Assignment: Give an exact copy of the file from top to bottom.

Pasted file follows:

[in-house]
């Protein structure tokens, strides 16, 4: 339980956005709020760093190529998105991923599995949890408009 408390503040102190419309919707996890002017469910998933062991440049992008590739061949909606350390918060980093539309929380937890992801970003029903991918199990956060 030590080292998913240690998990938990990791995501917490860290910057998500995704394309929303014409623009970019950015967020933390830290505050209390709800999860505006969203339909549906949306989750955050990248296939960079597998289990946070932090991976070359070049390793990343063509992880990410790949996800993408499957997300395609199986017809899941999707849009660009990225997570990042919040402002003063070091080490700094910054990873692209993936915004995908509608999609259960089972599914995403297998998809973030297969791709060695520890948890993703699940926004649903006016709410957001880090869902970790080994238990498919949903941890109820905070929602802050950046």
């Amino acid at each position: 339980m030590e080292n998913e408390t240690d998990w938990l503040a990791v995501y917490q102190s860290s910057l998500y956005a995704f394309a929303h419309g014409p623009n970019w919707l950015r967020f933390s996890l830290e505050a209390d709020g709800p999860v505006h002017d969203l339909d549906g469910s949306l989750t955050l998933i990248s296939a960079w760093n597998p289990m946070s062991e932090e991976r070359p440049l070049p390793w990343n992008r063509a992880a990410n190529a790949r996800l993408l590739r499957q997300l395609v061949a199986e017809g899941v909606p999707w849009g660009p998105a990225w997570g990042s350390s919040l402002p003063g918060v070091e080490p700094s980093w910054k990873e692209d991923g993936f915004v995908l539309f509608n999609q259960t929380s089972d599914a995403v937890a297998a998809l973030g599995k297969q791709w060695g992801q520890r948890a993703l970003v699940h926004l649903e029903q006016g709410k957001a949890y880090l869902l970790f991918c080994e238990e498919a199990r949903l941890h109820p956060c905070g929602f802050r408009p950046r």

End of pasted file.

[in-house]
């Protein structure tokens, strides 16, 4: 339980956005709020760093190529998105991923599995949890408009 408390503040102190419309919707996890002017469910998933062991440049992008590739061949909606350390918060980093539309929380937890992801970003029903991918199990956060 030590080292998913240690998990938990990791995501917490860290910057998500995704394309929303014409623009970019950015967020933390830290505050209390709800999860505006969203339909549906949306989750955050990248296939960079597998289990946070932090991976070359070049390793990343063509992880990410790949996800993408499957997300395609199986017809899941999707849009660009990225997570990042919040402002003063070091080490700094910054990873692209993936915004995908509608999609259960089972599914995403297998998809973030297969791709060695520890948890993703699940926004649903006016709410957001880090869902970790080994238990498919949903941890109820905070929602802050950046």
């Amino acid at each position: 339980m030590e080292n998913e408390t240690d998990w938990l503040a990791v995501y917490q102190s860290s910057l998500y956005a995704f394309a929303h419309g014409p623009n970019w919707l950015r967020f933390s996890l830290e505050a209390d709020g709800p999860v505006h002017d969203l339909d549906g469910s949306l989750t955050l998933i990248s296939a960079w760093n597998p289990m946070s062991e932090e991976r070359p440049l070049p390793w990343n992008r063509a992880a990410n190529a790949r996800l993408l590739r499957q997300l395609v061949a199986e017809g899941v909606p999707w849009g660009p998105a990225w997570g990042s350390s919040l402002p003063g918060v070091e080490p700094s980093w910054k990873e692209d991923g993936f915004v995908l539309f509608n999609q259960t929380s089972d599914a995403v937890a297998a998809l973030g599995k297969q791709w060695g992801q520890r948890a993703l970003v699940h926004l649903e029903q006016g709410k957001a949890y880090l869902l970790f991918c080994e238990e498919a199990r949903l941890h109820p956060c905070g929602f802050r408009p950046r």